Pack Your Bags: We’re Going to Canada

photo 1 (1)




[pages 132 & 133 in Kus #16: Villages,

available now in our Zines section]

 Oh Canada, exotic neighbor to the north, land of mounties, maple leaves, and strange but delicious potato chips (seriously, what are you magical All-Dressed chips?!).

All joking aside, Canada is more than just poutine (eat it), five-pin bowling (play it), and hockey-fiends (run!); Canada is a country as vast and diverse as the United States and, if the rumors are to be believed, a much friendlier disposition.

One of our favourite authors, Kate Beaton, helps illustrate this point:

While we’re talking about Kate Beaton, you need to read her book. You won’t be able to stop laughing. And she’s Canadian.

Hark! A Vagrant

David Rakoff was Canadian, too.

Fraud: Essays

You can read his books and listen to this This American Life episode about the Canadians among us. Because Canadians are among us. They blend well, but they’re here. One of our favourite booksellers hails from the great white north (it’s Justus, you can tell because she’s the nice one).

With much more pronounced British and French influences than our country has maintained, Canada is not only a fun, fairly easy to access, vacation destination but also the setting to several excellent books. Whether you’re looking for historical fiction, young adult adventure, or puzzling detective mysteries, the big red maple leaf has something you’re sure to read again and again.

And our Canadian bookseller would probably speak sternly to us if we failed to mention her favourite book first:

The Orenda: A novel

The Orenda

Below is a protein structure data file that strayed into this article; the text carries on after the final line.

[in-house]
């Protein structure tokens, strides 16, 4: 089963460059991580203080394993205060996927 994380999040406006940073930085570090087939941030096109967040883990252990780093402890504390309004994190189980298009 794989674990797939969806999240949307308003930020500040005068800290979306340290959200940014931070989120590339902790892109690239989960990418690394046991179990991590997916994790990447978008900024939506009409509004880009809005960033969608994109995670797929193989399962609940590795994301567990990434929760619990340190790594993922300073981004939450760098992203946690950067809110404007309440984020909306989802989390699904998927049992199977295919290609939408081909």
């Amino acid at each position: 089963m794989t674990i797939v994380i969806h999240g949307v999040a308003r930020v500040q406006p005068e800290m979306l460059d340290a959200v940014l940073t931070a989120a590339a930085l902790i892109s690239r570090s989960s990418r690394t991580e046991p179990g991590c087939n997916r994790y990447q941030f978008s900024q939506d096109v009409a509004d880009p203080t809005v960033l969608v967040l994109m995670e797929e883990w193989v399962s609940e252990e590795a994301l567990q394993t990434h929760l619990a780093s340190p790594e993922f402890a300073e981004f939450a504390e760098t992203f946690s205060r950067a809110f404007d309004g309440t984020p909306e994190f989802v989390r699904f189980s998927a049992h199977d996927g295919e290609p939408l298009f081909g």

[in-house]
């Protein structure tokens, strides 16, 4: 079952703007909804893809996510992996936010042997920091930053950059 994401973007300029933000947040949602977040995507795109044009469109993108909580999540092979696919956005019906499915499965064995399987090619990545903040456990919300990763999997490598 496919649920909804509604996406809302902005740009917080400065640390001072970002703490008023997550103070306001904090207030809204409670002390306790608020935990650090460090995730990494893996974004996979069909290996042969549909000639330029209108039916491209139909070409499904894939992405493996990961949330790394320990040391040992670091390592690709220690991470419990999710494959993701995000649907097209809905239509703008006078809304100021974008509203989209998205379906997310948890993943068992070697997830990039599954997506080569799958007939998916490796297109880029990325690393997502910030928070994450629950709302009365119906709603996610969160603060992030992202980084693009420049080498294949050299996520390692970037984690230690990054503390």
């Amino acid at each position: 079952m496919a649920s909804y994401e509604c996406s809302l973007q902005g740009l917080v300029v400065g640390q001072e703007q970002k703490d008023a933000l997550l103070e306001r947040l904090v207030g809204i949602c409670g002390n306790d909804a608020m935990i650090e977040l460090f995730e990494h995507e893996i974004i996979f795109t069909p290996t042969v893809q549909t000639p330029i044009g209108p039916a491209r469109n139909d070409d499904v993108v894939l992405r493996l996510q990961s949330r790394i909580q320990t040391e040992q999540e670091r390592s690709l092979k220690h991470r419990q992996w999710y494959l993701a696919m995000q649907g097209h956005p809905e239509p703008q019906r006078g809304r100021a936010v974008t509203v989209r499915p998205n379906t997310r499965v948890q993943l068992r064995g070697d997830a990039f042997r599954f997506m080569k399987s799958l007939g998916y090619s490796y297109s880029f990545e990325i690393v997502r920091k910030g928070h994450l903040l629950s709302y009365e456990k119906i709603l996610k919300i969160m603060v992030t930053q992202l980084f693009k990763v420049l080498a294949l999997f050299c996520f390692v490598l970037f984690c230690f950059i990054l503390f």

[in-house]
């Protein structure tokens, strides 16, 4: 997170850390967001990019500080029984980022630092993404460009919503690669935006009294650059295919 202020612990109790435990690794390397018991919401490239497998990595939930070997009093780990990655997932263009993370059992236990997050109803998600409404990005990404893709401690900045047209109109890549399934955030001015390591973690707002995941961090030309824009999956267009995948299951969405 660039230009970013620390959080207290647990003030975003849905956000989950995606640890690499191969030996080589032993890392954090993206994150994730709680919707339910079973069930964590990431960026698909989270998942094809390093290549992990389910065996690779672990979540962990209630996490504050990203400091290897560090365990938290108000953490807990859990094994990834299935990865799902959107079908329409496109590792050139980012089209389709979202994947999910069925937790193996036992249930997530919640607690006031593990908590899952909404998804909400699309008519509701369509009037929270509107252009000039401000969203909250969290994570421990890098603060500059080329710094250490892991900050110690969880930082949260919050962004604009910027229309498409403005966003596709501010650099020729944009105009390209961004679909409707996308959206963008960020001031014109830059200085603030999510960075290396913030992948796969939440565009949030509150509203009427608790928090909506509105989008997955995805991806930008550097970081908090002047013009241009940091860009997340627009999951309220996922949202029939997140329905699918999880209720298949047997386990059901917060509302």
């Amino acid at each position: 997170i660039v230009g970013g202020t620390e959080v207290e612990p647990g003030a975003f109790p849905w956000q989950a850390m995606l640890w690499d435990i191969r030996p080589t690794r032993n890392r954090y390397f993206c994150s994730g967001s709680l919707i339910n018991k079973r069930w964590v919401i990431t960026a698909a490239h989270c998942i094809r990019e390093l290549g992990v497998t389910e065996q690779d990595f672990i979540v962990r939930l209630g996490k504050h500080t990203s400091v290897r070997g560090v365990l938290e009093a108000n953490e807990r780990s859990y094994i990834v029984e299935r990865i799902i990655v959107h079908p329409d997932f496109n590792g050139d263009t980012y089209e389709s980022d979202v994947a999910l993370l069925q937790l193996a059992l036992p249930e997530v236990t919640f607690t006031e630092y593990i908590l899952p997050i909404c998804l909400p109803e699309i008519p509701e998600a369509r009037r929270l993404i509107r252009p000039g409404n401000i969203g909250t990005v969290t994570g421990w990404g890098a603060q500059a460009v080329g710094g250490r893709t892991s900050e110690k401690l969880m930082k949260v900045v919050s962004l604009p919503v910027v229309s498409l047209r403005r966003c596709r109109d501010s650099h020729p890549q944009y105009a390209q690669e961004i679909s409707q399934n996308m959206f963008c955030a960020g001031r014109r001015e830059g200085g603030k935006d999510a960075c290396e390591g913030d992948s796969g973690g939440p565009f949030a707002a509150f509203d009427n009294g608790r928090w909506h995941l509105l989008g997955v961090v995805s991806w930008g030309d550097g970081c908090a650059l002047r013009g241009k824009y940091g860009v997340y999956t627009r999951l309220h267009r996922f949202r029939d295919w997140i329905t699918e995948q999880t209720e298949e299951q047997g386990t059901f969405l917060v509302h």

by Joseph Boyden

Quite simply, you need to read this book.

You need to read this book.

Set in the mid-1600s, The Orenda tells the story of a time wrought with cultural clashes, conflicting identities, and struggles to determine place in a quickly changing world. Boyden is a rare writer at his peak: his visceral sense of character and place leave you breathless, and his ability to navigate the historical novel’s complicated and rich history is impressive. This could very well be the best book you read, ever.


The Boundless

The Boundless

by Kenneth Oppel

This book is pure adventure. A fantastical train is setting off on its maiden voyage across Canada in the mid-1800s and it must survive sabotage. That is if it survives the perils of the Swamp Witch, the muskeg, and the sasquatch. This book has a hint of The Night Circus but for kids. Trust me when I say that you don’t need to be a kid to enjoy this tale.


Trauma Farm: A Rebel History of Rural Life

Trauma Farm: A Rebel History of Rural Life

by Brian Brett

One of the best parts about reading Trauma Farm is knowing how close Saltspring Island is to Seattle — a relatively quick trip compared to other places in our neighbour’s vast northern wilds. This is a stunning narrative told over the course of a day but also over the entire history of agriculture. If you want a work that grounds you in this world, broadens your awareness, and allows your soul to grow, this is it.


Anne of Green Gables

Anne of Green Gables series

by L.M. Montgomery

Classics. If you remember the tales of spunky, carrot-haired Anne Shirley (breaking her slate over Gilbert Blythe’s head!) and the other inhabitants of Avonlea from your childhood, read them again. If you’ve never delved deeper than the film versions, pick up these books now!

Bones of the Lost: A Temperance Brennan Novel

Temperance Brennan series

by Kathy Reichs

Unlike the television series, Bones, these mysteries set in the southeastern United States and in Quebec. They follow the crime-solving exploits of forensic anthropologist Temperance “Tempe” Brennan. Start of with Déjà Dead.


Other notable suggestions:

Three Day Road

Three Day Road

by Joseph Boyden

The Blind Assassin

The Blind Assassin

by Margaret Atwood

Begin with the End in Mind

Begin with the End in Mind

by Emma Healey

Still Life: The First Chief Inspector Gamache Novel

Inspector Gamache series

by Louise Penny

City of Glass: Douglas Coupland's Vancouver

City of Glass

by Douglas Coupland

Except the Dying

Murdoch Mysteries series

by Maureen Jennings

And now you should be ready for the Great White North.

Don’t forget to stop by our Travel Section in the mezzanine for more fantastic recommendations, whether you’re traveling by armchair or truly transporting yourself over that border.



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